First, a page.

It commenced with one woman.
[Vanessa] Coffey began by producing an [animated] Thanksgiving special for Nick. At that point, the studio had only done animation once before, in the form of a Christmas special led by Ralph Bakshi. Soon, she started a dialogue with then-president Geraldine Laybourne and her team about recruiting original content.
Executives at the time were hesitant due to the fact that they didn't have the budget for bigger animation projects. Months of conversations and brainstorming later, Nick hired Vanessa as a consultant to look for original, creator-driven ideas. After testing pilots, they made Coffey vice president of animation, and assigned her to fill a 90-minute slot with three shows. ...
"Rugrats," "Ren & Stimpy" and "Doug" were each major successes, which can be fully credited with beginning Nick's golden age of cartoons. But not one of them came to her as a fully-formed idea. ...
But then, unpleasantness came. ...
... "That was the most amazing time in my life working on 'Ren & Stimpy,'" Coffey said, "But the situation with John was the most painful situation of my career."
The first six months came with playful disagreements regarding notes. As Coffey recalls, it was only after "Ren & Stimpy" aired with great ratings and garnered a college audience that Kricfalusi became difficult. "He turned," she said. "He said this on the phone: 'I'm the star. I'm making your network. It's all me.'"
Back in August, Kricfalusi expressed his frustrations. "I told her to think of it as though she got to play Santa. You don't give the kids presents that you want for yourself, do you? Kids don't want socks and underwear, they want toys and silly stuff," he said. "I thought to myself, 'Have you ever met a kid?' Who doesn't know that kids think rude things are funny?"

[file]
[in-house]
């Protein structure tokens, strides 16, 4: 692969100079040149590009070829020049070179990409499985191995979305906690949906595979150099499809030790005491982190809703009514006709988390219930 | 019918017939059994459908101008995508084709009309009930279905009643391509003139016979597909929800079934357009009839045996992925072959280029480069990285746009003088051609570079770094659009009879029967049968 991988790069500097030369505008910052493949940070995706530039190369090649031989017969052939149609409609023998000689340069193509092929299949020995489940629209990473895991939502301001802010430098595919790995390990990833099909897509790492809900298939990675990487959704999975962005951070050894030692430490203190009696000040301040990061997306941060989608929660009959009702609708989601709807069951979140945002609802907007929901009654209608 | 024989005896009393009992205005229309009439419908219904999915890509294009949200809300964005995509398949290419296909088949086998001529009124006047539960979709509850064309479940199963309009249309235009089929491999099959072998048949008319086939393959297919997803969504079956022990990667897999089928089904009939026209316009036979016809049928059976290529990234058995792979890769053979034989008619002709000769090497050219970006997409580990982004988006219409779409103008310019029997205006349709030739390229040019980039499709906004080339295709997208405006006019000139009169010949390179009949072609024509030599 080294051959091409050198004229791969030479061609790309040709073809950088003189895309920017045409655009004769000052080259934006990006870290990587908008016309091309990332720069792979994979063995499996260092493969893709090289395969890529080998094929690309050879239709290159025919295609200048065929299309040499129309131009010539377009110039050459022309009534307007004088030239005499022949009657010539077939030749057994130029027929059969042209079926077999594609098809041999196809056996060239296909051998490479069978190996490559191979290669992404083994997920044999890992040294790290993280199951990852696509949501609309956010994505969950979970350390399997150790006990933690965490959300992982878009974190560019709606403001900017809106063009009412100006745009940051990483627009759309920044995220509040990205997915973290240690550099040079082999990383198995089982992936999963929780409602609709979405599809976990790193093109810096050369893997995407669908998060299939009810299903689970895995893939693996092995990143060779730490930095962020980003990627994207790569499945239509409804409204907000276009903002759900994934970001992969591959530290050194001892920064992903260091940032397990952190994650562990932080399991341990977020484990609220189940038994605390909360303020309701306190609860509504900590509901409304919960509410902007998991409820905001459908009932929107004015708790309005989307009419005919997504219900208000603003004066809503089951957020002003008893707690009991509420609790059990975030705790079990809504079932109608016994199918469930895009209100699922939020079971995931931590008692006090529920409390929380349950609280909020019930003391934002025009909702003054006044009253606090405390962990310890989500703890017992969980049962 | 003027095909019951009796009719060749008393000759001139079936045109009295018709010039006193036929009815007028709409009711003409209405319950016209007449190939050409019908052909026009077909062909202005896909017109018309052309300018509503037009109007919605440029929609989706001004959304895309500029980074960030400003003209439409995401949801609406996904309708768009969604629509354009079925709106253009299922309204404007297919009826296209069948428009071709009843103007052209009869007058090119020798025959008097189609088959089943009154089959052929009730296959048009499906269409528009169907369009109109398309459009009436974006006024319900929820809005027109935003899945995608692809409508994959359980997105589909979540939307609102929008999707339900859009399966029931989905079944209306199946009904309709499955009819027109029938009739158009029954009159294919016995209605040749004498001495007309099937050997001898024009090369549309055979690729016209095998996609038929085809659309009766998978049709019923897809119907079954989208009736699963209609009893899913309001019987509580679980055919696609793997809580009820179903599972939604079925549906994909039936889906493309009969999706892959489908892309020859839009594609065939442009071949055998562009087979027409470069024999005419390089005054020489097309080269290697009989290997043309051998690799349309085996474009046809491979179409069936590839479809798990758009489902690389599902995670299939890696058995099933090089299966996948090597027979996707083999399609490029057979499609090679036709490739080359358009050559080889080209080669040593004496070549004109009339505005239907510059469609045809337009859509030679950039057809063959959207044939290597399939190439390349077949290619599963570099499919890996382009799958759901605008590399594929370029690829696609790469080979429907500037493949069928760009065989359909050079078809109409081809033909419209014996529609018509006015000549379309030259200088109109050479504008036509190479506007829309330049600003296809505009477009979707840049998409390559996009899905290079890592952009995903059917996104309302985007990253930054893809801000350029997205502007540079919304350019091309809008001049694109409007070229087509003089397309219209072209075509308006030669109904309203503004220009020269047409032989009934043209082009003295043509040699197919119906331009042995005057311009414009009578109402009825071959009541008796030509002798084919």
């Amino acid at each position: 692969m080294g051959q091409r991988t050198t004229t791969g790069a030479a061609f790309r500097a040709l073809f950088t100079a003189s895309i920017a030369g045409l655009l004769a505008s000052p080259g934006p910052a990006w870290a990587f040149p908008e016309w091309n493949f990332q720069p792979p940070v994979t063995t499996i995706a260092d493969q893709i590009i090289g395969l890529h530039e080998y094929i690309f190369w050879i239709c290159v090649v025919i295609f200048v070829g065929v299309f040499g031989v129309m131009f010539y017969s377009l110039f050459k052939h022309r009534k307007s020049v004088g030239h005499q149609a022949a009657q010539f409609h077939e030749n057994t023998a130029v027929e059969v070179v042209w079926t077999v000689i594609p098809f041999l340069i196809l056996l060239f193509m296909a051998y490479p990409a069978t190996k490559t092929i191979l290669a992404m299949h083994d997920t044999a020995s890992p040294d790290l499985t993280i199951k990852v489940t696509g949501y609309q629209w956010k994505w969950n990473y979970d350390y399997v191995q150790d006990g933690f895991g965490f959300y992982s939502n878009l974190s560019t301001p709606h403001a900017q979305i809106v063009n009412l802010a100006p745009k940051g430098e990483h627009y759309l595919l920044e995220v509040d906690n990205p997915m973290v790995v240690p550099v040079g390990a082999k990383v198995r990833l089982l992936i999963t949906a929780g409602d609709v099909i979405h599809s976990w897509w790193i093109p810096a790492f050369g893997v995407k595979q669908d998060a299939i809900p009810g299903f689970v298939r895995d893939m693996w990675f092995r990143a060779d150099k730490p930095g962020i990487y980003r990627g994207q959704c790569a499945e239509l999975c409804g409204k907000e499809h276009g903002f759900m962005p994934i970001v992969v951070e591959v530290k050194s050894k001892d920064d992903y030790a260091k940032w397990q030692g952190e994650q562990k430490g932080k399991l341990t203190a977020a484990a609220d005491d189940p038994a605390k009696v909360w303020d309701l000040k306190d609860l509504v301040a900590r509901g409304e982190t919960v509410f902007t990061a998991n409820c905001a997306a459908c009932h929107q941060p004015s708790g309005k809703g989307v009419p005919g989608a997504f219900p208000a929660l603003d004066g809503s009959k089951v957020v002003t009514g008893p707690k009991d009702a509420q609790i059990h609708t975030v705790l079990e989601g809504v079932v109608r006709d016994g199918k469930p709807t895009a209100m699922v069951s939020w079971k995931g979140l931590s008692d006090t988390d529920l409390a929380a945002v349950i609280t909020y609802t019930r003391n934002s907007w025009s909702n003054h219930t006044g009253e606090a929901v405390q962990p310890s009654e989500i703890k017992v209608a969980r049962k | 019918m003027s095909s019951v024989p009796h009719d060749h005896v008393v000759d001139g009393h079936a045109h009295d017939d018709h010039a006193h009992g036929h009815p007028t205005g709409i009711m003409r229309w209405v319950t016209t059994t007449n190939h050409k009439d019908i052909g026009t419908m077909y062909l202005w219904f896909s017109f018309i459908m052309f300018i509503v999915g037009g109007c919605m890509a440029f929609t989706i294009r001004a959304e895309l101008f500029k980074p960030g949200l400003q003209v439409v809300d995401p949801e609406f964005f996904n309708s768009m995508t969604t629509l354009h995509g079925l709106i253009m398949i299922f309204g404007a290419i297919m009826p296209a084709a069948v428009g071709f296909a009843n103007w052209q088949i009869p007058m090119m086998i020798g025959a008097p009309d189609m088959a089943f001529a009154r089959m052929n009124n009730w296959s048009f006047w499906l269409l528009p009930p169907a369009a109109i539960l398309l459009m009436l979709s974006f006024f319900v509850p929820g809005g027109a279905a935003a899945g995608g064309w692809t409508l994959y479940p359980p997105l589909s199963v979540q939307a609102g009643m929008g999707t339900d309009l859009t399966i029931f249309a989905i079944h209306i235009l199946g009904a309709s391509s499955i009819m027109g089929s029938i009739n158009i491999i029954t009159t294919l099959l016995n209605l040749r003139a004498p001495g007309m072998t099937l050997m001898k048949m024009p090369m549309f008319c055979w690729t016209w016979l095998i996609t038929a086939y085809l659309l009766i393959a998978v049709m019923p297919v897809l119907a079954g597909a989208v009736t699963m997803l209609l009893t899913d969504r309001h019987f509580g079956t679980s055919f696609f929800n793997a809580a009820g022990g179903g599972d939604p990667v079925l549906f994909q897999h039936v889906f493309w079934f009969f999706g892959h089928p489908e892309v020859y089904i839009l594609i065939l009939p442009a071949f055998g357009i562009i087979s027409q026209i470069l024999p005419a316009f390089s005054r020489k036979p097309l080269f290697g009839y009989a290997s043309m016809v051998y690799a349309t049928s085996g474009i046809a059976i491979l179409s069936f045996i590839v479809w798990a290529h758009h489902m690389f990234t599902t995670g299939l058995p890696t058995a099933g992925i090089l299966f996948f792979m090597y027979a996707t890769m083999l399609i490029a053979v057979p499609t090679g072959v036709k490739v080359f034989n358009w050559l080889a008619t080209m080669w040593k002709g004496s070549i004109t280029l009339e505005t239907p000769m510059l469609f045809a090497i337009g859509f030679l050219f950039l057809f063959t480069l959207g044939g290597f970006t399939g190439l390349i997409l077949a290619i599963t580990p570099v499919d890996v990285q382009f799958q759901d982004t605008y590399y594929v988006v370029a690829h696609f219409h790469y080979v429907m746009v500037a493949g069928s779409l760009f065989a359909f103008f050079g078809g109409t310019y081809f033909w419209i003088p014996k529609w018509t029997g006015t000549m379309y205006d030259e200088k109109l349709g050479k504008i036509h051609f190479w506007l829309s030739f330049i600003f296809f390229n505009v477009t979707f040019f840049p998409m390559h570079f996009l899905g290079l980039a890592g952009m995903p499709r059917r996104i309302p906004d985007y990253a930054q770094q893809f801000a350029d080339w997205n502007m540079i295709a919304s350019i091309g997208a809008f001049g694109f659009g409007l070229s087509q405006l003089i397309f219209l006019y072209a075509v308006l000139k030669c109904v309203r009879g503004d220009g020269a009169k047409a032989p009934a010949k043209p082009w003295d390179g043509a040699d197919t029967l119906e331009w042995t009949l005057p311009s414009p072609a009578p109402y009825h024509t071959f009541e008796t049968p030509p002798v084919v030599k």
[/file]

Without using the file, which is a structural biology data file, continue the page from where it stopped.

Coffey insists she was just doing what needed to be done to get the show to air. "I wasn't being a big bad executive," she said. "It was my job."
... Kricfalusi's behavior spiraled out of the realm of her patience and the legal terms of his deal with Nick. "Frankly, John was out of control," she said. In September of 1992, he and Nickelodeon parted ways. Kricfalusi insists he was not fired, though Coffey says simply, "He was in breach of contract for not delivering on time, disturbing content and not [being] within the budget." ...
I remember when the John K. kerfuffle went down. There were screams of outrage and anguish when Mr. Kricfalusi was dismissed from the show, but the series went on without him.
And John Kricfalusi went his own professional way. The lesson I draw from this? In conglomerateland, almost all cartoon creators are fungible. Unless your Steven Spielberg or Michael Bay, an executive can Deep Six you on forty hours notice.
I often tell newbies, "Learn to play well with others" (learned from cold, first-hand experience). Artists seldom get their way all or even three-quarters of the time, and it's useful to know this fact of life right out of the gate. If John Kricfalusi had owned the knowledge at the beginning of his Ren and Stempy career, perhaps he would have remained on board to supervise all of the R & S episodes, instead of just some of them.
Then again, maybe not.